The Wycliffe Bible
Hand written between 1382-1395 by John Wycliffe, a priest and Oxford professor, with the possible help of his friends. It was the first Bible in the English language. Although it followed the Latin version of the Catholic Church, it was illegal because the church didn't want common people knowing the Bible. They only wanted priests who speak Latin to be able to read it.
Wycliffe's work was very controversial. He lost his position at Oxford, and was sent to the village of Lutterworth, where he died of a stroke in the middle of giving mass (omša). 30 years later, a council decided to call him a heretic. They dug up his body, burned it, and threw his ashes into the River Swift. They also hunted and killed his many followers.
The Tyndale Bible
Written between 1522-1536 by the English scholar, William Tyndale. It was the first printed Bible in English, and also the first translated directly from Greek and Hebrew, ignoring the Latin version authorized by the Catholic Church. He changed several important words, for example, from 'church' to 'congregation', 'priest' to 'elder', 'do penance' to 'repent', and 'charity' to 'love'.
Tyndale's work was illegal, and he was considered a heretic. He had to hide in different countries in Northern Europe, constantly on the run, while he worked. Tyndale was caught and killed in 1536. He was publically strangled and burned at the stake. His last words were, "Lord, open the king of England's eyes!"
The Great Bible
First written in 1538, was the first English version authorized by the king - no one was killed for writing it. It borrowed greatly from the Tyndale Bible, changing the little differences to match the Latin version of the Catholic Church. Basically, this was needed when King Henry VIII split from the Catholic Church, starting the Anglican Church, so he could divorce his wife.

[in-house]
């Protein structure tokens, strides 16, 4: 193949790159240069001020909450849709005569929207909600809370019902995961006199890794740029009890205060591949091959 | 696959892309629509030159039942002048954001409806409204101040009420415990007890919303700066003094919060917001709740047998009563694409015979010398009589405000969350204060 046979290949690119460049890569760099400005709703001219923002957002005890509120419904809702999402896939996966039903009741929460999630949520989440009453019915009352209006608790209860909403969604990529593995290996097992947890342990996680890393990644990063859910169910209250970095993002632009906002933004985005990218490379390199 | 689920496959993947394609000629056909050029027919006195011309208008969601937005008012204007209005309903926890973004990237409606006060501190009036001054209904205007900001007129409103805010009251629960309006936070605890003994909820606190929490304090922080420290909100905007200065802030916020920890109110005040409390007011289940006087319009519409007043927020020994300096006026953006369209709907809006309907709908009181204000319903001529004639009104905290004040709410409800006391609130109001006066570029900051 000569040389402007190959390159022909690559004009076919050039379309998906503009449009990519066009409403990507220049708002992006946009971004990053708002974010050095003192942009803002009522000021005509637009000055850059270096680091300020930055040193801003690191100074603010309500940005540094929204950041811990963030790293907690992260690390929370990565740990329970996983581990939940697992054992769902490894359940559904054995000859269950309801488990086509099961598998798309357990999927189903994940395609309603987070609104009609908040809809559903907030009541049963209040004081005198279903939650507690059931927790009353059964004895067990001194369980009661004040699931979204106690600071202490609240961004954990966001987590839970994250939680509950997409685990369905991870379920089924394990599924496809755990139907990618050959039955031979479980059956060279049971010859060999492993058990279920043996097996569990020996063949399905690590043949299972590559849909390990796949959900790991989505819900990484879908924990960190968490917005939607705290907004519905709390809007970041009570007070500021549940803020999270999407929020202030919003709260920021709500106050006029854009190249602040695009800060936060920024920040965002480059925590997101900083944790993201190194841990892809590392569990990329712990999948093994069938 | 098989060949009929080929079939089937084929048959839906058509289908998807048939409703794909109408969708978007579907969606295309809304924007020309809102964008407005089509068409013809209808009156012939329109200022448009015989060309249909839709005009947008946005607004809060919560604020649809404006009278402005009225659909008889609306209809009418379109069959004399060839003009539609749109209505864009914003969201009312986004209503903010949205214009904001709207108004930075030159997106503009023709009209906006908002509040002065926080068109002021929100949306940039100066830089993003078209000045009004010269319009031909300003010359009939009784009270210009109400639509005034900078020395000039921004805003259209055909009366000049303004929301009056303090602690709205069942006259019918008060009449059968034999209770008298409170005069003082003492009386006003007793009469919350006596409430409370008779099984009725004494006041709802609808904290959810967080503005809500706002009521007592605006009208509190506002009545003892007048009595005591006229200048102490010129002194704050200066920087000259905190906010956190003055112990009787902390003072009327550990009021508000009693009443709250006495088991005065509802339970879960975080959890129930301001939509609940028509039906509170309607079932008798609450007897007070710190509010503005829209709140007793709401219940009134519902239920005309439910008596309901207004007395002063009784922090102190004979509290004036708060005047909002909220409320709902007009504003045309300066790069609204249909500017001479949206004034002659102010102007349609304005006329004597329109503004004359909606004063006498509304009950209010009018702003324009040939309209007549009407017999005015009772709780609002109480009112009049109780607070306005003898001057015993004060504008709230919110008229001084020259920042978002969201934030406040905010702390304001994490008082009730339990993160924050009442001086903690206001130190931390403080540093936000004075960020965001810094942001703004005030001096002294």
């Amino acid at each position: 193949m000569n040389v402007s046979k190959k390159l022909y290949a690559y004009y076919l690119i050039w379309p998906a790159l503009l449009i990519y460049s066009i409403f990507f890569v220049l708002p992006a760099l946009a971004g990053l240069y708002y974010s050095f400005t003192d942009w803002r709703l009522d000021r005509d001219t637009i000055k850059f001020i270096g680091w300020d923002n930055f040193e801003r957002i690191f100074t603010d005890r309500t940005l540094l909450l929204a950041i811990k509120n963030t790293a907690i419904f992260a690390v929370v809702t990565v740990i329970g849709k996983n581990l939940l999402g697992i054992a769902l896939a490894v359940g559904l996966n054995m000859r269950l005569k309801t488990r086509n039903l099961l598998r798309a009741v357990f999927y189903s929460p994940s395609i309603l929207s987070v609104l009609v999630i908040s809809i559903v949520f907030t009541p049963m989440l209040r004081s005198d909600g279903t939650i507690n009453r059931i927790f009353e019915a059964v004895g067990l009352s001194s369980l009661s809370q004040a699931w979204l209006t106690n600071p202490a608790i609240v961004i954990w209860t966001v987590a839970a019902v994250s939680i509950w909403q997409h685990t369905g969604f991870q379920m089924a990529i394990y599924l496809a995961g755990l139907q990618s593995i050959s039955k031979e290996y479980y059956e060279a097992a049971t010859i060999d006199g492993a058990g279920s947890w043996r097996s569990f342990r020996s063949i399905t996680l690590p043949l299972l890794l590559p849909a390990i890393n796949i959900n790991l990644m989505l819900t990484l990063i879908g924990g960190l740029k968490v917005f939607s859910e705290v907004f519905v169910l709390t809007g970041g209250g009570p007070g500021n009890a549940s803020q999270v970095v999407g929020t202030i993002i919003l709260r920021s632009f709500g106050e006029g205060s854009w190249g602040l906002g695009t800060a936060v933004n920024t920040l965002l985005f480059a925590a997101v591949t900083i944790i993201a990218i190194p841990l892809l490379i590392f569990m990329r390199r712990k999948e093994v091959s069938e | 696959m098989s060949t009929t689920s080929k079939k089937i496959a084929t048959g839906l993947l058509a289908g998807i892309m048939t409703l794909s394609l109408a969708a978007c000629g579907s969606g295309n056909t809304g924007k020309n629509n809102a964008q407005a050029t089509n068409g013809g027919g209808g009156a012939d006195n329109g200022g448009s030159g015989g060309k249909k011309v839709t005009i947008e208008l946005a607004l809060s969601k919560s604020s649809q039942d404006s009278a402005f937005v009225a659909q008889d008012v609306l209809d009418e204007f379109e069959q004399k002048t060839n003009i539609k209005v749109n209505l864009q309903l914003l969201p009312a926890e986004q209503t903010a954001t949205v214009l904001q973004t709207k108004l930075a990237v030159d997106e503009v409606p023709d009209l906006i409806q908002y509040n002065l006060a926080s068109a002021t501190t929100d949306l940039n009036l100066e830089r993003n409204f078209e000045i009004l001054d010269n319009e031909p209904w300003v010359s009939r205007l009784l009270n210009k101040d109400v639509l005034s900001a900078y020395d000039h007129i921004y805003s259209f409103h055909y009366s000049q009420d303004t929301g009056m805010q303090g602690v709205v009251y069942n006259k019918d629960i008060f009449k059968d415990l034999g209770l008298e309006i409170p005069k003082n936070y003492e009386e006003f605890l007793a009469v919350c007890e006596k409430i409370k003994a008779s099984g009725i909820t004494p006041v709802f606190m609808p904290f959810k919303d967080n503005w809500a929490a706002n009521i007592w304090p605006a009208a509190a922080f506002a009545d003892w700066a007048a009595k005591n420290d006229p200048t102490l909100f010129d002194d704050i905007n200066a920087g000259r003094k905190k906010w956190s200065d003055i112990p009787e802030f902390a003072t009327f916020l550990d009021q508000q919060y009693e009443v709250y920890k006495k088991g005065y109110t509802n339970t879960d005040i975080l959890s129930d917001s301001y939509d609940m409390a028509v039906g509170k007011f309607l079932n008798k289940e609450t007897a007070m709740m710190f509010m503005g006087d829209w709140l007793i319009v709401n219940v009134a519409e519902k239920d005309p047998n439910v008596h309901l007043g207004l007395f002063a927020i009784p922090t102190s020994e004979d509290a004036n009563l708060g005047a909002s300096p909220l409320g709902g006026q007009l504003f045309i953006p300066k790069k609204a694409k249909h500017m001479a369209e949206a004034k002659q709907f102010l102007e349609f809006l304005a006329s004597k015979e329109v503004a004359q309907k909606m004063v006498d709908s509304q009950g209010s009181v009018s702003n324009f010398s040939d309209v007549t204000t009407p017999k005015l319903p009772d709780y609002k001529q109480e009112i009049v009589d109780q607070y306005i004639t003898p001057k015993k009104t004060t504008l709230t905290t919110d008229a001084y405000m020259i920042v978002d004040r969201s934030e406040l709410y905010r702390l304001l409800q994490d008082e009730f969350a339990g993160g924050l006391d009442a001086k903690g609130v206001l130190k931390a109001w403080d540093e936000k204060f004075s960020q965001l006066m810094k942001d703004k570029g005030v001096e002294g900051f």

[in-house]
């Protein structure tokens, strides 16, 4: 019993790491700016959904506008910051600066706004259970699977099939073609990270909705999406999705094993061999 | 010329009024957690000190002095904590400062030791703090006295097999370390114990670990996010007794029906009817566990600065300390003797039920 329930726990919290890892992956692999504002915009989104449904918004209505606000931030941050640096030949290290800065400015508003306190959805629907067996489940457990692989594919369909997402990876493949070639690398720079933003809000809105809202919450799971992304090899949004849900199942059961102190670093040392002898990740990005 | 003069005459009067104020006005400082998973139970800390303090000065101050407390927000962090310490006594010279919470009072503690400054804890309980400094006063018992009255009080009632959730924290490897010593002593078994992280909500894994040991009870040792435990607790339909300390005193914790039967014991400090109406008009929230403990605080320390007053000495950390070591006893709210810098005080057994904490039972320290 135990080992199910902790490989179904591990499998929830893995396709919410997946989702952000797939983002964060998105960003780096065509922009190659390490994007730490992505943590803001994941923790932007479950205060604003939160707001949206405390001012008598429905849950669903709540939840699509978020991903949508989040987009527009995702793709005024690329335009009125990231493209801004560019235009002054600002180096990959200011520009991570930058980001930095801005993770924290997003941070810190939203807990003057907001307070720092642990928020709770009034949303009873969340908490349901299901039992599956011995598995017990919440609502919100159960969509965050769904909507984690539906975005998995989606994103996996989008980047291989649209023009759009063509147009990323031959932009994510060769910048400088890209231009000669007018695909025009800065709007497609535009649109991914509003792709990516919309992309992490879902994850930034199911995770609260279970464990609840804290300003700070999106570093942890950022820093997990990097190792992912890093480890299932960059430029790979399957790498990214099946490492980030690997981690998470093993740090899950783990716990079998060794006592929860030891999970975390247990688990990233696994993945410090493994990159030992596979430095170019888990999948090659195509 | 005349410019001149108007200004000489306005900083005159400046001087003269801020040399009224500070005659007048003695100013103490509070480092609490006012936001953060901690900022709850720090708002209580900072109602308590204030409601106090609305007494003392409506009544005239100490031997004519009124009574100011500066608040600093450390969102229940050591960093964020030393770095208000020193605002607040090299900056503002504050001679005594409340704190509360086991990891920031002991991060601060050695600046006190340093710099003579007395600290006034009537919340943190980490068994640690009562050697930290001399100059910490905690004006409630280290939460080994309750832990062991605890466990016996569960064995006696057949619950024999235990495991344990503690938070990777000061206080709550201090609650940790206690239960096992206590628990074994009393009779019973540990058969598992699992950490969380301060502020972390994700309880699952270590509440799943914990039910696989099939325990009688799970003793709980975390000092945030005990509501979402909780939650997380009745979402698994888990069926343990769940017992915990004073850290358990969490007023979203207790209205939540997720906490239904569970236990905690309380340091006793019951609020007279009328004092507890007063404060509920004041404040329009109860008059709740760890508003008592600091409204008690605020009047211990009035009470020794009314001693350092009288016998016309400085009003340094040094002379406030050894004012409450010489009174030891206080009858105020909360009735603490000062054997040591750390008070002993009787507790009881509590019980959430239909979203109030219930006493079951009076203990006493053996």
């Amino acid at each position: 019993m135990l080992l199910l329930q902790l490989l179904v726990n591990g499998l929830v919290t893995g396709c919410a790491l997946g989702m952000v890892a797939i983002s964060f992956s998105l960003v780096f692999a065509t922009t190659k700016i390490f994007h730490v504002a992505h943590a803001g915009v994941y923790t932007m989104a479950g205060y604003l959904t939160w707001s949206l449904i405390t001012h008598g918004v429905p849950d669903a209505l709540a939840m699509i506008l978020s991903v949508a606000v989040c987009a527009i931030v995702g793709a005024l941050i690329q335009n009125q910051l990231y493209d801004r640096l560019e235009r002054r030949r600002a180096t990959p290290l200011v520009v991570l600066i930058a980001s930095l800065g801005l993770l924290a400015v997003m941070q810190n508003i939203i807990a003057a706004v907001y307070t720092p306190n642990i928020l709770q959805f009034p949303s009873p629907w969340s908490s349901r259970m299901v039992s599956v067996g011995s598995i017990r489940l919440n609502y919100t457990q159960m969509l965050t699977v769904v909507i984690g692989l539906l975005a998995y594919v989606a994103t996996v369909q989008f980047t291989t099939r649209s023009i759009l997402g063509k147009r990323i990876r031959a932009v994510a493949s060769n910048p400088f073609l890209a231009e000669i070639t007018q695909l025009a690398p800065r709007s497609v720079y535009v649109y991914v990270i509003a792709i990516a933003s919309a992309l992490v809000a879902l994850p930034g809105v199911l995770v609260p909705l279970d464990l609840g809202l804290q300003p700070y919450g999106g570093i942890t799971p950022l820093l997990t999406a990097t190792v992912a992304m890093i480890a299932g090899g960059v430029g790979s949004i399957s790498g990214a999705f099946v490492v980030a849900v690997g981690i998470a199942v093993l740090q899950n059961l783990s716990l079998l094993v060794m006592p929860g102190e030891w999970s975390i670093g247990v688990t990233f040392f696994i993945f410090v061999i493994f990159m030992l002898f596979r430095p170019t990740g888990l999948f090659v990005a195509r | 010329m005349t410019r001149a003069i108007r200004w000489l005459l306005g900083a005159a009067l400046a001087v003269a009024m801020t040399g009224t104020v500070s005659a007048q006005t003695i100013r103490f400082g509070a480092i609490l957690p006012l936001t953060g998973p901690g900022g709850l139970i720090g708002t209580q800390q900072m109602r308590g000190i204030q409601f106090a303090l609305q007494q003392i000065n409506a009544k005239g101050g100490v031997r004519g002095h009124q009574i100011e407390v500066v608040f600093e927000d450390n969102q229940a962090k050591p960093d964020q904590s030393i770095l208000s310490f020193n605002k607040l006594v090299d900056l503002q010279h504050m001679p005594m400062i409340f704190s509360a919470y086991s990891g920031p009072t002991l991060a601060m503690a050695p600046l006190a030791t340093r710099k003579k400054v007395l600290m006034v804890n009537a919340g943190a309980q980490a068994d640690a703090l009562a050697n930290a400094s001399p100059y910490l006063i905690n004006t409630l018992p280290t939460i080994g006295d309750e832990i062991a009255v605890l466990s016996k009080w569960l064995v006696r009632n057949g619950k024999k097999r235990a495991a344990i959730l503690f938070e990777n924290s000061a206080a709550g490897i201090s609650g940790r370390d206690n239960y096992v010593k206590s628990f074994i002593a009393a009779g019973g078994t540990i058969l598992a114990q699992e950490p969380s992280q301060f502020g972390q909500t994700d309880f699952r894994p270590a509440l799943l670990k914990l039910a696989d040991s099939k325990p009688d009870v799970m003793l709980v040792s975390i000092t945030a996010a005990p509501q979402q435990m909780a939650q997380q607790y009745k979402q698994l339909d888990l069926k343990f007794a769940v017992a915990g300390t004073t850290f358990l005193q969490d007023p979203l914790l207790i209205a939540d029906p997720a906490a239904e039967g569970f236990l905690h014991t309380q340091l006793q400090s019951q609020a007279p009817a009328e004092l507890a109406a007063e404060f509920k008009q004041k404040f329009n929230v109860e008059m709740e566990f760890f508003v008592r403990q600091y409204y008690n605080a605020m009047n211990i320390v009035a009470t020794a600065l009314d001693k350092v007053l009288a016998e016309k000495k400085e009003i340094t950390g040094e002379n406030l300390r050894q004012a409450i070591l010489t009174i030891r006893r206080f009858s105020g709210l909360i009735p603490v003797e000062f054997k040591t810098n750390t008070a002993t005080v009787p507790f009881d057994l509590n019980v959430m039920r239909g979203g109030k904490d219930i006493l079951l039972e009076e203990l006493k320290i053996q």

The Geneva Bible
Printed in 1557. When Henry VIII died, queen Mary I (Bloody Mary) took his place, and ended the Anglican church, rejoining England with the Catholics. All the leaders of the Anglican church that survived ran away to Geneva where they wrote another bible, similar to the Great Bible. It became very popular. This is the version Shakespeare used in his plays.
Mary I, by Antonis Mor, painted in 1554
The Bishop's Bible
with Queen Elizabeth on the cover
Written in 1568, after Queen Elizabeth took the throne, bringing back all the Anglican prostitants from Geneva, etc. This version took out all the parts from the Catholic Latin translation, using instead the Greek versions that Tyndale had translated forty years earlier - basically completing his work. It also supported the idea of an Episcopal clergy. But, this version was too big and expensive, so most people preferred the Geneva Bible.
The Old King James Bible
Written between 1604-1611. It was basically a cheaper version of the Bishop's Bible, meant to be popular and supporting the English church. It worked. The King James Bible is the version most people look for and use today.
The Standard, Authorized King James Bible
Printed in 1769, this version simply updated the spelling, vocabulary, and grammar. It's the version commonly thought of as the King James Bible today.
The New King James Bible
First printed in 1950, is another update of the vocabulary and grammar. Some traditionalists don't like it.